"We ruled it out . . . A lot of people aren't working downtown... 
calling volumes are down dramatically."  The telephone system "sometimes
can get confused," and think there is heavy calling when there isn't...
            # # # 
(parentheses and close up ... are mine) 
[brackets and spaced . . . are the Post's, as are "quotes"] 
I restrained myself from editorial comments, except where I just had to go 
all caps for emphasis.   Mike McLaughlin


Putting the Man in the Loop

"Jim McGrath" <MCGRATH@OZ.AI.MIT.EDU>
Thu 2 Jan 86 21:43:54-EST
I found the calculations involving SDI reliability interesting.  As
well the debate on SDI software.  But it appears as if people may be
making some aspects of the problem too hard.  Hoping that I have not
missed this part of the conversation....

Obviously some problems (precise aiming of weapons for instance)
demand computer control.  And the time constraints involved in boost
phase interception may require computer control.  But other aspects
(such as initial activation of weapons for mid-course and terminal
phase interception, target discrimination, neutralization of
counter-measures) could be made with substantial human input.  Thus no
need for monster AI programs to cope with all possible contingencies -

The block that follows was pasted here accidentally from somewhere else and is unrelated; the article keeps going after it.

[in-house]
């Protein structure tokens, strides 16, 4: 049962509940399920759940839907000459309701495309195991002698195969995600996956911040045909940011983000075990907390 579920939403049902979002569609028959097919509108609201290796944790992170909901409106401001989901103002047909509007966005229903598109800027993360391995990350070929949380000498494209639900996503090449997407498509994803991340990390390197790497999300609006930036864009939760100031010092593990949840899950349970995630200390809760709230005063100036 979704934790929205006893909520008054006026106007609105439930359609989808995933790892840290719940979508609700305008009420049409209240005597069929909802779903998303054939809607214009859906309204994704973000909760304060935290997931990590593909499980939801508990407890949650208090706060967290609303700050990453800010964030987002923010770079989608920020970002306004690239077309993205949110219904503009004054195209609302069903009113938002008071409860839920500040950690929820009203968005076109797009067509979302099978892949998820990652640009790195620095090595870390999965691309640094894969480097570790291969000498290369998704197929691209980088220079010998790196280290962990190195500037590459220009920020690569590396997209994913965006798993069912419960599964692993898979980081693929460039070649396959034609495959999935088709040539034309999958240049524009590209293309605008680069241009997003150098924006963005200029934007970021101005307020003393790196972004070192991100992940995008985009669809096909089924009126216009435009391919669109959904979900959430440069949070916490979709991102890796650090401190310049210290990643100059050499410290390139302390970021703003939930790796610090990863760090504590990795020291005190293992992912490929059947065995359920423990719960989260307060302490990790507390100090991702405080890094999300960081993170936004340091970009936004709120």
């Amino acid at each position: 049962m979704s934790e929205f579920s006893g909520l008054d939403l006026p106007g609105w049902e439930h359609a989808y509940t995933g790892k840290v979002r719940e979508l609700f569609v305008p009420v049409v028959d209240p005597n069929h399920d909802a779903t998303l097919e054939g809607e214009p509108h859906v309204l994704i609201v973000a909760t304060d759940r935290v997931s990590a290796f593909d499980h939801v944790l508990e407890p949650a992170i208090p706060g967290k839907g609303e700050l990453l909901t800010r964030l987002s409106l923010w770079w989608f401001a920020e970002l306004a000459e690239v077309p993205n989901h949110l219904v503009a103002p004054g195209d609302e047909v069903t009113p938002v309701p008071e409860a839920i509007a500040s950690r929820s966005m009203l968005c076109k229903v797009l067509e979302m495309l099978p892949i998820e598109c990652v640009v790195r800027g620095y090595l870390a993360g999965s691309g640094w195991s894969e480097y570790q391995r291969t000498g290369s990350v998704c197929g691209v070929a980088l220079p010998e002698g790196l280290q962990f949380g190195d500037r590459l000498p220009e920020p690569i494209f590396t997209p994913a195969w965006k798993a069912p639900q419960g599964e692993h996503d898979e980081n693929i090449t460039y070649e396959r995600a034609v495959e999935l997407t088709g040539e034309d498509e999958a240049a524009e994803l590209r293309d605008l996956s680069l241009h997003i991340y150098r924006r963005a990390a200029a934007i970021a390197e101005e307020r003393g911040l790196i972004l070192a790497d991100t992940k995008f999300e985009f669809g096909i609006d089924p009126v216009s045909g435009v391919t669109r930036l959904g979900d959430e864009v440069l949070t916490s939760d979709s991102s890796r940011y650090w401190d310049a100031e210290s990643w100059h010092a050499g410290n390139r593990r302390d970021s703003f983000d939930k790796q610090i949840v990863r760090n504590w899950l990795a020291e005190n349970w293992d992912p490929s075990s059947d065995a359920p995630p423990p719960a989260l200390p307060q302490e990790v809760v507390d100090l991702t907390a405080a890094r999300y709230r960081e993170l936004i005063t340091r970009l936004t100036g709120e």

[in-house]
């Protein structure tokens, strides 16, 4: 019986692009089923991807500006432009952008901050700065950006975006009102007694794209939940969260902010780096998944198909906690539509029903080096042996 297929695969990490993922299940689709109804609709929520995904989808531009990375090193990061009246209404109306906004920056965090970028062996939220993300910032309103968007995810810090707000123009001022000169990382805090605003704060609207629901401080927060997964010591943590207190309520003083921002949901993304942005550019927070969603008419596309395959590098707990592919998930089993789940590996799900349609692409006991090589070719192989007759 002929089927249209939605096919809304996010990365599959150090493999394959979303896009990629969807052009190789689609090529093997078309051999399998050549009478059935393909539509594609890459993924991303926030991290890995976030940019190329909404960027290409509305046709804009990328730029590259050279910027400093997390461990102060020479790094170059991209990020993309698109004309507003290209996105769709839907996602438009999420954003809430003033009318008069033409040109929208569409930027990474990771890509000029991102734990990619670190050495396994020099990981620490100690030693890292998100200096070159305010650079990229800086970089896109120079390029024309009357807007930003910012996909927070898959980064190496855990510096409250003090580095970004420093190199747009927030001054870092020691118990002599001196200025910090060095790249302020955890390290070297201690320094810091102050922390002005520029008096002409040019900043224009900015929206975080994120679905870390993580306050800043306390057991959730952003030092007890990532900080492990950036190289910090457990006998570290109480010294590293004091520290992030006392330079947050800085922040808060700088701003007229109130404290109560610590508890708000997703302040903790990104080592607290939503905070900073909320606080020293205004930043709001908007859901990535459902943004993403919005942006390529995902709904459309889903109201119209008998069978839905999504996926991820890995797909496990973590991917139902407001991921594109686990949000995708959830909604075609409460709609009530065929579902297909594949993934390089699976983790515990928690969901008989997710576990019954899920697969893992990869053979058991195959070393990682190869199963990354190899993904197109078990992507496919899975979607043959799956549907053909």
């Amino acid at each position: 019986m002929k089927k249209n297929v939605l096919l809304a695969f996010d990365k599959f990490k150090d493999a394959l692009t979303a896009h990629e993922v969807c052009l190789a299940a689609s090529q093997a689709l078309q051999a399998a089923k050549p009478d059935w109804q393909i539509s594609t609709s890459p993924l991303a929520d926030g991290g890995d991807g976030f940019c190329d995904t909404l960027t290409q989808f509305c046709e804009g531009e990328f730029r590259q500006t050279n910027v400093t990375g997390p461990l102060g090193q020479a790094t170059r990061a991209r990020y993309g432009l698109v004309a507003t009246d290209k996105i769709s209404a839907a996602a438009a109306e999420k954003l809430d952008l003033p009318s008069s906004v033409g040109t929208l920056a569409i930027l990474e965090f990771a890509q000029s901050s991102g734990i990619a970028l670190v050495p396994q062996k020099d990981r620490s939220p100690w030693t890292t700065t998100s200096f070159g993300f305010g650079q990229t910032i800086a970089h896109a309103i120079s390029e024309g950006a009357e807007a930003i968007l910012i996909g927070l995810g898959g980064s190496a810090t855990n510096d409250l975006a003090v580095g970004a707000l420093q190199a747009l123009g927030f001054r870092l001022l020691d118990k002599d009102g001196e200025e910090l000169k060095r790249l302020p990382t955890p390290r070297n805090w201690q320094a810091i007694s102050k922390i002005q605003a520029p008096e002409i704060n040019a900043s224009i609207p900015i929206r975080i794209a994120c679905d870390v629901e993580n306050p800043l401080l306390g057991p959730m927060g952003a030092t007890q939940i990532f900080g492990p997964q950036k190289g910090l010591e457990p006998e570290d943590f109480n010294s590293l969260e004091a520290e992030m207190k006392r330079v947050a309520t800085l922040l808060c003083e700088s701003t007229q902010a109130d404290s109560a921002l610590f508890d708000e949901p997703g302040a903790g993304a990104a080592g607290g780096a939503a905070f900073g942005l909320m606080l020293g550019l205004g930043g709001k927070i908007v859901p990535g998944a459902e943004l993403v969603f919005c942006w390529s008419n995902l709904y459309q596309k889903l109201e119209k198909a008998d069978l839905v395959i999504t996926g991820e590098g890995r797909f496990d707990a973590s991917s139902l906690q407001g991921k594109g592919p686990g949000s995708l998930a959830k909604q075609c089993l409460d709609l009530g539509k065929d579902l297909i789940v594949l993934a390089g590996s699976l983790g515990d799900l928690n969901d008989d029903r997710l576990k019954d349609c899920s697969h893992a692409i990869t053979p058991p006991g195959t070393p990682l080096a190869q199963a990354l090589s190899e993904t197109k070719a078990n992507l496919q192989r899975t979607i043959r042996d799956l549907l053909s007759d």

humans are ready made for that purpose.

The model to think of is a sophisticated computer game.  The human
operator(s) would take care of truly strange cases (rising moons,
flocks of interplanetary geese) and either determine strategy and/or
provide input parameters for the actual computer controllers (e.g.
"Looks like they are using dummy decoys of the DUMDUM class - better
change certain probabilities in your expert systems target
discriminator in the following manner").  The trade off here is
decreased reliance on sophisticated AI programs that we all concede
that state of the art is not capable of producing and increased
reliance on software that provides an excellent interface to the human
operator.  That would seem to be the easier task (we already have
experience in designing control systems for high performance jet
fighters).

Of course, this increases the problems associated with real time
secure communications, but you were going to have to face them anyway.

Jim


Testing SDI

"Jim McGrath" <MCGRATH@OZ.AI.MIT.EDU>
Thu 2 Jan 86 21:45:01-EST
From Risks, Volume 1 : Issue 33:

> From: horning@decwrl.DEC.COM (Jim Horning)
> - The systems that you cite, and that he cited, are all ones where each
> component is in routine use under the exact circumstances that they
> must be reliable for. No matter how many independent subsystems the
> Lipton SDI is divided into, NONE of them will get this kind of routine
> use under conditions of saturation attack where reliability will be